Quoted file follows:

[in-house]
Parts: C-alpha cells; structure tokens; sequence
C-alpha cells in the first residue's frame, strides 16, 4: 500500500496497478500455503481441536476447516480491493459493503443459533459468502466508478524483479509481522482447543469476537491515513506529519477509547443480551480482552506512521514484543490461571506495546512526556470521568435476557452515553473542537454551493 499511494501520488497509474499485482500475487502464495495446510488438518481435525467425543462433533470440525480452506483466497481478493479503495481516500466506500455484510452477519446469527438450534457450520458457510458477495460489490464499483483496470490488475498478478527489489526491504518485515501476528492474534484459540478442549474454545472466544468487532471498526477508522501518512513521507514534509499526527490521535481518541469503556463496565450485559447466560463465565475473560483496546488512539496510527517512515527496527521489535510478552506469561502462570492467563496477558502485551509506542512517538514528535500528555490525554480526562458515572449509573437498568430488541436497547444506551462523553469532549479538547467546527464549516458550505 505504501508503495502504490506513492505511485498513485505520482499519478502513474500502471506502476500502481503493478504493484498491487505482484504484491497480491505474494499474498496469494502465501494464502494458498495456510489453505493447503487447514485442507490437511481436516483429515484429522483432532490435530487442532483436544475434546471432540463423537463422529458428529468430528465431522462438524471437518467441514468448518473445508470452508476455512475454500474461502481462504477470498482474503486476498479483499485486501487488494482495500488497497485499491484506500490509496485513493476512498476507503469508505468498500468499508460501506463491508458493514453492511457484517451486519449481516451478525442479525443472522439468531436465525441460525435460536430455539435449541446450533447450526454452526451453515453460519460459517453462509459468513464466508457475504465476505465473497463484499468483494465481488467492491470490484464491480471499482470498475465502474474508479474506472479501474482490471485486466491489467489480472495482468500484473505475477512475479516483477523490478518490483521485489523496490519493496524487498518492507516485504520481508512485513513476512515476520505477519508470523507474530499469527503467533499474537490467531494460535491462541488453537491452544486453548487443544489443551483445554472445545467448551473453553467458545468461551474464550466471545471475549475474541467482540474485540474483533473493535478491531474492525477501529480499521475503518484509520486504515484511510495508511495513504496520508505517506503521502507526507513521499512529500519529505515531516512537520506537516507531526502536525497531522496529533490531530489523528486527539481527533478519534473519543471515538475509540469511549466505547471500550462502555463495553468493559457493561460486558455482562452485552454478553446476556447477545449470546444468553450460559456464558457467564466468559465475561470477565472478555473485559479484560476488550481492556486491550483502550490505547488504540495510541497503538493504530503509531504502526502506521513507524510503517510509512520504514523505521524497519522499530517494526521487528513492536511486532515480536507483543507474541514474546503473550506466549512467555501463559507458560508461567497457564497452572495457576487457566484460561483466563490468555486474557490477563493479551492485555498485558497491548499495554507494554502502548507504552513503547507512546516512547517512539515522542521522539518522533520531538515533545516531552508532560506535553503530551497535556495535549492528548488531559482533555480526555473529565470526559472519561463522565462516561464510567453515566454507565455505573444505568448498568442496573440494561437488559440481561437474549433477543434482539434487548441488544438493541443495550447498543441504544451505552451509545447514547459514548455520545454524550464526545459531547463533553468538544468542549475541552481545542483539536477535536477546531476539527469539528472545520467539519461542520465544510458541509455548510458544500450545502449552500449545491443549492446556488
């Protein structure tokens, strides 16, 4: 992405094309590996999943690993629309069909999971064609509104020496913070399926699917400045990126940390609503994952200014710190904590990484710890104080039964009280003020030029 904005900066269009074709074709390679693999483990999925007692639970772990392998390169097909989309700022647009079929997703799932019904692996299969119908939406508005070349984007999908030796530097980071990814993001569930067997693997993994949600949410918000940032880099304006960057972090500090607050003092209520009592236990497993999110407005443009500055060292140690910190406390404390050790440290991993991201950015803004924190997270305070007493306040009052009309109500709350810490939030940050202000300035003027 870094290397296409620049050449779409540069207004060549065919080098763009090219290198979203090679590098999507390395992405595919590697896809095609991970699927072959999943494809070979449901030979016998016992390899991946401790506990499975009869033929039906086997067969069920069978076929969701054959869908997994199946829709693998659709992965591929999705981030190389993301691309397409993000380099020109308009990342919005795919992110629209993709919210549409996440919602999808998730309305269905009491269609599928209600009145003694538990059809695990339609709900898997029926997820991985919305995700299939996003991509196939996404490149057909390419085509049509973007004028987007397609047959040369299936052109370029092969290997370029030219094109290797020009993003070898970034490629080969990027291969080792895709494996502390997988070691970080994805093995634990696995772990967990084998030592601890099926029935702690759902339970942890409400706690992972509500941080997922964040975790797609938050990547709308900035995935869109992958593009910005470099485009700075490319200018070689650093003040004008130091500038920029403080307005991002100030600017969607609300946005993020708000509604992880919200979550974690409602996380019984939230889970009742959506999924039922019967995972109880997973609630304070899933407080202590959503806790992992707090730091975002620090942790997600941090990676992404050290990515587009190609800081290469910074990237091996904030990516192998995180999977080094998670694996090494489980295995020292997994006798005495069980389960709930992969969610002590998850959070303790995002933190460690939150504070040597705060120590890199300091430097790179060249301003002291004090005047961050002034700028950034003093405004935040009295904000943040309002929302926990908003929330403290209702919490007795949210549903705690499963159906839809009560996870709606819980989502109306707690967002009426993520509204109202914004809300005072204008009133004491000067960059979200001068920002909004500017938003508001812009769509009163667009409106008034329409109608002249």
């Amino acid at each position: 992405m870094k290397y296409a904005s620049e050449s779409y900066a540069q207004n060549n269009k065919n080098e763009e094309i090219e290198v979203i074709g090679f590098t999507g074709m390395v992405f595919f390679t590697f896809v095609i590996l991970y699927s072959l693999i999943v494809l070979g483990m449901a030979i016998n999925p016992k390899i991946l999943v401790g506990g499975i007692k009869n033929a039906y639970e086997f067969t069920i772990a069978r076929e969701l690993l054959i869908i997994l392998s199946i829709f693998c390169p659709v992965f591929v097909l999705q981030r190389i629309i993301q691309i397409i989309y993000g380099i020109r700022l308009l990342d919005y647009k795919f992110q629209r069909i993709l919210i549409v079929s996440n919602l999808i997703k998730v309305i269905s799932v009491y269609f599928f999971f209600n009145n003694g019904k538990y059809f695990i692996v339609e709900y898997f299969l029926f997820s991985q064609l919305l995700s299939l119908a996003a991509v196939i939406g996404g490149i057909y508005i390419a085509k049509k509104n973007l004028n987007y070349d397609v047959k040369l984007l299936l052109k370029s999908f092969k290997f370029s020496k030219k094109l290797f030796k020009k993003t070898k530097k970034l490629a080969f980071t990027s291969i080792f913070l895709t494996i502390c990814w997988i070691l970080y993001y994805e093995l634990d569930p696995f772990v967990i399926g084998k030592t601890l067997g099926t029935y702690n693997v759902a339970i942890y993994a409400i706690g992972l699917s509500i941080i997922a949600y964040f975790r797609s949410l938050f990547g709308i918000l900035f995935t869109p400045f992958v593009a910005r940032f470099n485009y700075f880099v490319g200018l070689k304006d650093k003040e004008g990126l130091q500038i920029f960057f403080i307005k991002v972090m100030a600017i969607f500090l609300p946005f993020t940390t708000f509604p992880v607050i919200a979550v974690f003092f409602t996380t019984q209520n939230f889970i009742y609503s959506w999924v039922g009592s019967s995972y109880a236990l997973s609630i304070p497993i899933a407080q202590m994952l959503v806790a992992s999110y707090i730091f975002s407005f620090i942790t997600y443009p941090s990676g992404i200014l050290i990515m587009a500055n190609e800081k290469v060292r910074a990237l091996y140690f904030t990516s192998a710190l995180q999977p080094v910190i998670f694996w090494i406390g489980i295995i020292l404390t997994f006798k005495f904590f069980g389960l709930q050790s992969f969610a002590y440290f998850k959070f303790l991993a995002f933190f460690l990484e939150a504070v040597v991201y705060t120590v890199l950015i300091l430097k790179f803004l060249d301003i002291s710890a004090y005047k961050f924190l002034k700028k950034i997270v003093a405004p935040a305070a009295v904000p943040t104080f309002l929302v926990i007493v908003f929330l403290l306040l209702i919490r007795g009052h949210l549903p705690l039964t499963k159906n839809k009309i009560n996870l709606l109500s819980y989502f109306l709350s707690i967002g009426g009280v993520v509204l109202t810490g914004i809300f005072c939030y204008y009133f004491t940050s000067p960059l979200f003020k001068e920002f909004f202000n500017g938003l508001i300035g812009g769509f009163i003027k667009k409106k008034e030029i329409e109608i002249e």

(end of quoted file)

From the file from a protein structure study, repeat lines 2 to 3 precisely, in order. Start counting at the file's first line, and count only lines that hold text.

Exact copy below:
Parts: C-alpha cells; structure tokens; sequence
C-alpha cells in the first residue's frame, strides 16, 4: 500500500496497478500455503481441536476447516480491493459493503443459533459468502466508478524483479509481522482447543469476537491515513506529519477509547443480551480482552506512521514484543490461571506495546512526556470521568435476557452515553473542537454551493 499511494501520488497509474499485482500475487502464495495446510488438518481435525467425543462433533470440525480452506483466497481478493479503495481516500466506500455484510452477519446469527438450534457450520458457510458477495460489490464499483483496470490488475498478478527489489526491504518485515501476528492474534484459540478442549474454545472466544468487532471498526477508522501518512513521507514534509499526527490521535481518541469503556463496565450485559447466560463465565475473560483496546488512539496510527517512515527496527521489535510478552506469561502462570492467563496477558502485551509506542512517538514528535500528555490525554480526562458515572449509573437498568430488541436497547444506551462523553469532549479538547467546527464549516458550505 505504501508503495502504490506513492505511485498513485505520482499519478502513474500502471506502476500502481503493478504493484498491487505482484504484491497480491505474494499474498496469494502465501494464502494458498495456510489453505493447503487447514485442507490437511481436516483429515484429522483432532490435530487442532483436544475434546471432540463423537463422529458428529468430528465431522462438524471437518467441514468448518473445508470452508476455512475454500474461502481462504477470498482474503486476498479483499485486501487488494482495500488497497485499491484506500490509496485513493476512498476507503469508505468498500468499508460501506463491508458493514453492511457484517451486519449481516451478525442479525443472522439468531436465525441460525435460536430455539435449541446450533447450526454452526451453515453460519460459517453462509459468513464466508457475504465476505465473497463484499468483494465481488467492491470490484464491480471499482470498475465502474474508479474506472479501474482490471485486466491489467489480472495482468500484473505475477512475479516483477523490478518490483521485489523496490519493496524487498518492507516485504520481508512485513513476512515476520505477519508470523507474530499469527503467533499474537490467531494460535491462541488453537491452544486453548487443544489443551483445554472445545467448551473453553467458545468461551474464550466471545471475549475474541467482540474485540474483533473493535478491531474492525477501529480499521475503518484509520486504515484511510495508511495513504496520508505517506503521502507526507513521499512529500519529505515531516512537520506537516507531526502536525497531522496529533490531530489523528486527539481527533478519534473519543471515538475509540469511549466505547471500550462502555463495553468493559457493561460486558455482562452485552454478553446476556447477545449470546444468553450460559456464558457467564466468559465475561470477565472478555473485559479484560476488550481492556486491550483502550490505547488504540495510541497503538493504530503509531504502526502506521513507524510503517510509512520504514523505521524497519522499530517494526521487528513492536511486532515480536507483543507474541514474546503473550506466549512467555501463559507458560508461567497457564497452572495457576487457566484460561483466563490468555486474557490477563493479551492485555498485558497491548499495554507494554502502548507504552513503547507512546516512547517512539515522542521522539518522533520531538515533545516531552508532560506535553503530551497535556495535549492528548488531559482533555480526555473529565470526559472519561463522565462516561464510567453515566454507565455505573444505568448498568442496573440494561437488559440481561437474549433477543434482539434487548441488544438493541443495550447498543441504544451505552451509545447514547459514548455520545454524550464526545459531547463533553468538544468542549475541552481545542483539536477535536477546531476539527469539528472545520467539519461542520465544510458541509455548510458544500450545502449552500449545491443549492446556488